Updated 2015-12-29 16:12:09 by pooryorick
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The Tcl Package User Guide describes how to obtain, manage, and use Tcl packages

See Also  edit

User Guide
Package Developer Guide
for those who want ot create their own packages
Teapot
A package distribution system, for ActiveState::ActiveTcl
Package tips and tricks
package equivalences
[jcs]: a page to sort out issues regarding packages which need to co-exist, such as binaries with a fallback to a pure Tcl implementation.
What do I need to do to reuse someone else's Tcl code?

Description  edit

In the most elementary case, using a package is a matter of directly employing the load or source command to make the code in some file available to Tcl. This can be seen in the following examples:

extension example

Typically, however, packages are distributed such that they can be loaded via the package command. In a nutshell, just make sure $auto_path contains the directories or parent directories (one level up) that should be searched for pkgIndex.tcl files, which in turn contain the package ifneeded commands to either source or load the files necessary to provide requested packages. If the default $auto_path value isn't doing the job, try augmenting it with the TCLLIBPATH environment variable, which is a Tcl list, not ; or :-separated values.

Files that end in .tm, are Tcl modules, and are found by a different mechanism. There is no environment variable like $auto_path for these. Instead, use the commands ::tcl::tm::path add, ::tcl::tm::path remove, and::tcl::tm::path list. The environment variables TCLX_Y_TM_PATH, where X is the Tcl major version, and Y is the Tcl minor version, are also detected, and are a sequence of pathnames delimited by ; (windows) or : (unix).

See also:
Just getting a package found already
Where does the package command find the packages it seeks?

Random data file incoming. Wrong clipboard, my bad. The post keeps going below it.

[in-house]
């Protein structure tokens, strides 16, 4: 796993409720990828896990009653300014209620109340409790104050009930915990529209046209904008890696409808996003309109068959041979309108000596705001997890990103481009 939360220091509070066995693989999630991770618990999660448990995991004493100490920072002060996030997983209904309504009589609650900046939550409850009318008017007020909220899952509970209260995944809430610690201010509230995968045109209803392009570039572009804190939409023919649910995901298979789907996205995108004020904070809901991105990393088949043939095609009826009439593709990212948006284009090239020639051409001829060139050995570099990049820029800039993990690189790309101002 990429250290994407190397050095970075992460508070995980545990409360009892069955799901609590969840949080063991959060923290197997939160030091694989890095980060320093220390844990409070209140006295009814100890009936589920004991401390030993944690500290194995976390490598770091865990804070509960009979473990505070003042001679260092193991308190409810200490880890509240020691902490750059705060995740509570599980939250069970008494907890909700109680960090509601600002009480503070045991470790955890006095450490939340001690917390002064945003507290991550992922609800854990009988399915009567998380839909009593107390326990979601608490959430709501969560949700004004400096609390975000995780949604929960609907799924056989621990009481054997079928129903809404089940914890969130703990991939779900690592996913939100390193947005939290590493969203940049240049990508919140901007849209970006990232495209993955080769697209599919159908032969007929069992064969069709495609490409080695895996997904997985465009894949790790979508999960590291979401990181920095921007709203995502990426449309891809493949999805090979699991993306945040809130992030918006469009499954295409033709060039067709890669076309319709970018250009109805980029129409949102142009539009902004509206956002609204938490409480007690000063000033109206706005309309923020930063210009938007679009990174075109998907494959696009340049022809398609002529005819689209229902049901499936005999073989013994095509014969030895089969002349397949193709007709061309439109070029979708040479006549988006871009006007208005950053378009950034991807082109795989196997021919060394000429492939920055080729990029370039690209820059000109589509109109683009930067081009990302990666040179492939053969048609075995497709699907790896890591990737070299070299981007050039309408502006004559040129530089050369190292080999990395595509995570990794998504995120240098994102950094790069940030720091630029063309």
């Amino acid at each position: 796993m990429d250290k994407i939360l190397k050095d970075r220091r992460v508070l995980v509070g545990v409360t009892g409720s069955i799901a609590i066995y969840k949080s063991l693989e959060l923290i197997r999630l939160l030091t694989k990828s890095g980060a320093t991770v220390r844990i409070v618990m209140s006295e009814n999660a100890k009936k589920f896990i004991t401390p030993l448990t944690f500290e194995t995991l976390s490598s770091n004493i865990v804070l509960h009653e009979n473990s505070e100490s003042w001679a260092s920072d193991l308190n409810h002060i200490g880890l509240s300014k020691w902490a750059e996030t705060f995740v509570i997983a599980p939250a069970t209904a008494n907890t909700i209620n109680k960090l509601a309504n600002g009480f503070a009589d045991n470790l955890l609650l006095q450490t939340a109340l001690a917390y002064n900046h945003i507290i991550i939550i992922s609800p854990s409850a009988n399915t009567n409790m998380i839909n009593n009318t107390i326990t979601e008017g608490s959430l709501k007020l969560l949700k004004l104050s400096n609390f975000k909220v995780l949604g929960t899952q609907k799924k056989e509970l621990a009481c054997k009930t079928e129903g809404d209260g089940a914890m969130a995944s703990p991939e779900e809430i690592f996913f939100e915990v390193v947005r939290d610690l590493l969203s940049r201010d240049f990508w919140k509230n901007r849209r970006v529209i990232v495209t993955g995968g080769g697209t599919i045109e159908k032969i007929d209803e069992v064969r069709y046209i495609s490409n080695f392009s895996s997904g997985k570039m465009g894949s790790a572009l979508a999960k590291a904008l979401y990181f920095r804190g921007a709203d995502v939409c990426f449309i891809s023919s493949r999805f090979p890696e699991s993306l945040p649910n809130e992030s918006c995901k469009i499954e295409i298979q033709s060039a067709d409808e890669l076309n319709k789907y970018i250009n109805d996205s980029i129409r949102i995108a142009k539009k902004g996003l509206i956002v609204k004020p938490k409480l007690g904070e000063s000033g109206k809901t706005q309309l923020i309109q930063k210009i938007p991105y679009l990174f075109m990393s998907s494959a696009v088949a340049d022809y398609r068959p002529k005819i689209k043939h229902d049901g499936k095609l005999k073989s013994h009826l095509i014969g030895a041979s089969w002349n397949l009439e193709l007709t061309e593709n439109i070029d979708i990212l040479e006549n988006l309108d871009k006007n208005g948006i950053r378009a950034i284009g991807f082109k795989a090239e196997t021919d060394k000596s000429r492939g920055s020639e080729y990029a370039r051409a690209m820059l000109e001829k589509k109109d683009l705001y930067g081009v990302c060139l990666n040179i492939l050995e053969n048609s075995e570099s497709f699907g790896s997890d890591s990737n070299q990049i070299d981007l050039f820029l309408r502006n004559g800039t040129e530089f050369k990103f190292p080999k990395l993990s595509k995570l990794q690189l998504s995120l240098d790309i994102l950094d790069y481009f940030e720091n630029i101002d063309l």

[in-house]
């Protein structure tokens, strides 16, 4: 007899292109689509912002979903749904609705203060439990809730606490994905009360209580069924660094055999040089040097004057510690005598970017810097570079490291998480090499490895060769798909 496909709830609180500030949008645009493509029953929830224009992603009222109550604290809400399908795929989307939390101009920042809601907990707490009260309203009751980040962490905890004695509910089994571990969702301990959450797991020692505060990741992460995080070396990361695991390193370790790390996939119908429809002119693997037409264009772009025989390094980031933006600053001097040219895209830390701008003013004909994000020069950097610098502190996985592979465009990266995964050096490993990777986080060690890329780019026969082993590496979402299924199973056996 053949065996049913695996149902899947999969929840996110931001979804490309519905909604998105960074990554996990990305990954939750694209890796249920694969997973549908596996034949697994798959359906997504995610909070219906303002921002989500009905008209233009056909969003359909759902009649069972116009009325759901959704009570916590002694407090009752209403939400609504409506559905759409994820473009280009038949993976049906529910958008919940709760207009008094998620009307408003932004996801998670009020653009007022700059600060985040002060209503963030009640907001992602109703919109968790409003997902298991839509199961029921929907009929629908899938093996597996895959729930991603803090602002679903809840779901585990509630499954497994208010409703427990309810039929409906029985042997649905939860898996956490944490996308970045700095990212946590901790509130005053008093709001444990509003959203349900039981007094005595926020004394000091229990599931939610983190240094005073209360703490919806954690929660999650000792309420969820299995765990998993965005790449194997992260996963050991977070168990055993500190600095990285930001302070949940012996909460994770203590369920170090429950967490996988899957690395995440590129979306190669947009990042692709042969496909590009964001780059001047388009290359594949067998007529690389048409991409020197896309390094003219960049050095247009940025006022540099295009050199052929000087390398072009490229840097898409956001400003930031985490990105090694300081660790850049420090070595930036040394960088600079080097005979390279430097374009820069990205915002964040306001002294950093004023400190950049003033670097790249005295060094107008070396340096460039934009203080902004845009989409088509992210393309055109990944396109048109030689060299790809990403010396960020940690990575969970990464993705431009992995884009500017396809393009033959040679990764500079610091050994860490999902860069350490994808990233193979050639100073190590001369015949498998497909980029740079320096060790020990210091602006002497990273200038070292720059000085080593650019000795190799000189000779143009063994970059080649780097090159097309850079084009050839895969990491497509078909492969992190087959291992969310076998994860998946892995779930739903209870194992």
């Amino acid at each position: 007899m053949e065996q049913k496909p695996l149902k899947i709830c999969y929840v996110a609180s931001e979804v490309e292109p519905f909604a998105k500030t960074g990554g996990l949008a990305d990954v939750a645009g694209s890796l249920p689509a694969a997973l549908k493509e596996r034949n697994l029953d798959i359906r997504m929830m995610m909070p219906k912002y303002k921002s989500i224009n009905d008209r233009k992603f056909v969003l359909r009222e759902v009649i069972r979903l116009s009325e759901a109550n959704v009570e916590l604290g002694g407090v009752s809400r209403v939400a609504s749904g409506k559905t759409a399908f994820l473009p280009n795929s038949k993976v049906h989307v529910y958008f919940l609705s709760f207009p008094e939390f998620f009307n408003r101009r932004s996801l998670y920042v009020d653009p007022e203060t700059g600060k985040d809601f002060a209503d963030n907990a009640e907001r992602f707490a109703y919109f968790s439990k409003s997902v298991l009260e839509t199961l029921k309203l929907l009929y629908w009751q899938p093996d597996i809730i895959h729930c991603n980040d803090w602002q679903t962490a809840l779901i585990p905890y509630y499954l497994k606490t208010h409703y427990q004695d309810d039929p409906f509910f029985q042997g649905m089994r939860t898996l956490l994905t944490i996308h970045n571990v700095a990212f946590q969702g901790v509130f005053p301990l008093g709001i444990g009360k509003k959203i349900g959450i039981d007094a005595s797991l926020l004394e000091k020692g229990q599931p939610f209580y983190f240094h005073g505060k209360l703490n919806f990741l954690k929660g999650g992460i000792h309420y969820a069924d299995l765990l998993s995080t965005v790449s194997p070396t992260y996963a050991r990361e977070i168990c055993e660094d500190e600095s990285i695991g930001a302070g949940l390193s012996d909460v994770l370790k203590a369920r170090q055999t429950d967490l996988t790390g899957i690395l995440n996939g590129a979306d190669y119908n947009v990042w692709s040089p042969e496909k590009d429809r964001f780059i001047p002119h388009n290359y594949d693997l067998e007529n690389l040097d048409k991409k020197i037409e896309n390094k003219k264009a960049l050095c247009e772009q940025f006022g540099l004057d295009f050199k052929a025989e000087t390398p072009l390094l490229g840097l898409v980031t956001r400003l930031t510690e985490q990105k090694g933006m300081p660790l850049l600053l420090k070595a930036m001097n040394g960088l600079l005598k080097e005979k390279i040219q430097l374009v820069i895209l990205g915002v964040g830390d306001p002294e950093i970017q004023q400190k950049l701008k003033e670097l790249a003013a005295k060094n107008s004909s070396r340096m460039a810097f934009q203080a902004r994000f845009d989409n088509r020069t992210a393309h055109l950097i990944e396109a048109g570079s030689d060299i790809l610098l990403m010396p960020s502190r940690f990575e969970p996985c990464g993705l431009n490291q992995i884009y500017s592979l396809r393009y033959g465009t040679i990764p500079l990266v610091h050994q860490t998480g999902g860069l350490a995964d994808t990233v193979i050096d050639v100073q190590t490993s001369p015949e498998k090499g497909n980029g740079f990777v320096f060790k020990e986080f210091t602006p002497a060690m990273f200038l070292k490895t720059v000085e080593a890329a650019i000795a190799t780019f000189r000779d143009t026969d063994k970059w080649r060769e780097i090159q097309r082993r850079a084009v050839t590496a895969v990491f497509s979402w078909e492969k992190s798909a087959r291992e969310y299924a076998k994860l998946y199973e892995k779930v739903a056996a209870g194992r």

Building Packages  edit

Most packages use the TEA template, so it's a matter of doing
./configure
make
make install

The most common variant on this is to specify a certain tclConfig.sh
./configure --with-tcl=/pathname/of/tclConfig.sh
make
make install

If installing to some alternate prefix, the current behaviour of the TEA template requires that --exec-prefix is also specified.
./configure --with-tcl=/pathname/of/tclConfig.sh --prefix=/pathname/of/my/bin_directory --exec-prefix=/pathname/of/my/bin_directory
make
make install

And that's usually all there is to it!

If you are on Windows, then chances are you are using ActiveTcl, in which case you want
teacup install some_package

Or to get a list of available packages
teacup list

See also:
Building an extension for Tcl under Mac OS X
Solutions for Extension Building
How to build for WinCE

Unloading a Package  edit

How to unload a package:

List of Currently Loaded Packages  edit

proc packages {} {
    # returns the list of presently loaded packages
    set res {}
    foreach i [package names] {
        if {[string length [package provide $i]]} {
            lappend res $i
        }
    }
    set res
} ;# RS

LV Is there a way to modify this packages proc so that it also reports the version of the package that was loaded?

Lars H: Yes, simply change the
lappend res $i

line to
lappend res $i [package provide $i]

Report Package Versions  edit

RS 2006-01-29: Here's a package version retriever that returns a list, which can be put into a dict or array:
proc packages {{pattern *}} {
        catch {package require ""}
        set res {}
        foreach p [lsort [package names]] {
                if [string match $pattern $p] {
                        lappend res $p [package versions $p]
                }
        }
        set res
}

Incidentally, packages Tcl and ActiveTcl report {} at package versions, seen on 8.4.5 and 8.4.12. At least the former could do the same as what info patchlevel does... Tk says 8.4 at least, but there are many precedents of packaging reporting 3-part version numbers, Mk4tcl even does four: 2.4.9.2. Test:
% foreach {p v} [packages T*] {puts "$p : $v"}
Tcl :
TclScript : 1.0
Tclx : 8.4
Tk : 8.4
Tkhtml : 2.0
Tktable : 2.8
Tkx : 8.3
Trf : 2.1

Modules  edit

See also Tcl modules for possibly new alternatives to packages. Then there is kitten, which is an example of storing packages in a single starkit which is easier to ship around.

Misc  edit